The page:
Below is a summary of just part of the excellent article by Gary Nabhan in the New York Times called “Our Coming Food Crisis“, which you ought to read in full if you have time. Long stretches of triple-digit days out West are getting more common and that will threaten our food supply. 2012 was the hottest year in American history. Half of all counties in the United States were declared national drought disaster areas. 90% of these counties were doubly devastated by heat waves as well.
The 17 Western states account for nearly 40% of farm income, and current and future heat waves will reduce the amount of food produced. On cause is that overheated crops need a lot more water. After several years of drought both surface and groundwater supplies have diminished and the energy costs have gone way up because water needs to be pumped up from much deeper levels.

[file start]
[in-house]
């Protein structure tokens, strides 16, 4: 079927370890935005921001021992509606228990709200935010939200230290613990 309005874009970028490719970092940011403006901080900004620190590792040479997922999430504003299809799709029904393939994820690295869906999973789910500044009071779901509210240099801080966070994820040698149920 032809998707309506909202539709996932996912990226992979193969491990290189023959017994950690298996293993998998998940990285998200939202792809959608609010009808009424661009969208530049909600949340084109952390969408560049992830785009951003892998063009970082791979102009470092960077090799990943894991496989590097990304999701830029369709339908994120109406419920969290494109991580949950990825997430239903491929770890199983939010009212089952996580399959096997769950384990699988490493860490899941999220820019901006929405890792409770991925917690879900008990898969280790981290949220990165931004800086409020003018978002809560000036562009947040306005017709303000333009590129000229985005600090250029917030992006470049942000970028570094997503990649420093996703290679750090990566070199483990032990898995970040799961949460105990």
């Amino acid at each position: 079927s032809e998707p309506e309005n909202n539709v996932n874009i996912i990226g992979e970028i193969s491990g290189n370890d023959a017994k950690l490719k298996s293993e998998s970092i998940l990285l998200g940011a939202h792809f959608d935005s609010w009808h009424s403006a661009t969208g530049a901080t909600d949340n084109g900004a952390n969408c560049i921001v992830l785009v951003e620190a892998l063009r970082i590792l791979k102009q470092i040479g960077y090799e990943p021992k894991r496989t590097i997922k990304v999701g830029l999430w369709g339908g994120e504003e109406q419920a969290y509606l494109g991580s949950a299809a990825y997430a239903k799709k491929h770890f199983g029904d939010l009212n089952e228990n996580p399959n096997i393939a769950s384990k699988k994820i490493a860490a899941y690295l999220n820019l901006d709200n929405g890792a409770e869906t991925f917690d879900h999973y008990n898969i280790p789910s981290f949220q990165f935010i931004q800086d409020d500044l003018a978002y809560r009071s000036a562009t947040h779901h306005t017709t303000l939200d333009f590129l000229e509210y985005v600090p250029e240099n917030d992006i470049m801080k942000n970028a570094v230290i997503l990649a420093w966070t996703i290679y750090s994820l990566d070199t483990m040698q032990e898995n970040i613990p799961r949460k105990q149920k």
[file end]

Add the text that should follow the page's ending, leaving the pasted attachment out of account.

This means food costs are going to go up at a time when 1 in 6 people are already on food stamps and having a hard time making ends meet.
Strategies to cope have been blocked from being added to the current farm bill, such as promoting locally produced compost to hold moisture in the soil of row crops and orchards. This also adds carbon and increases yields. Increasing organic matter from 1 to 5% can increase water storage in rot zones from 33 pounds to 195 pounds per cubic meter. Cities could provide enormous amounts of compost, but most green waste ends up in landfill and generates the greenhouse gas methane.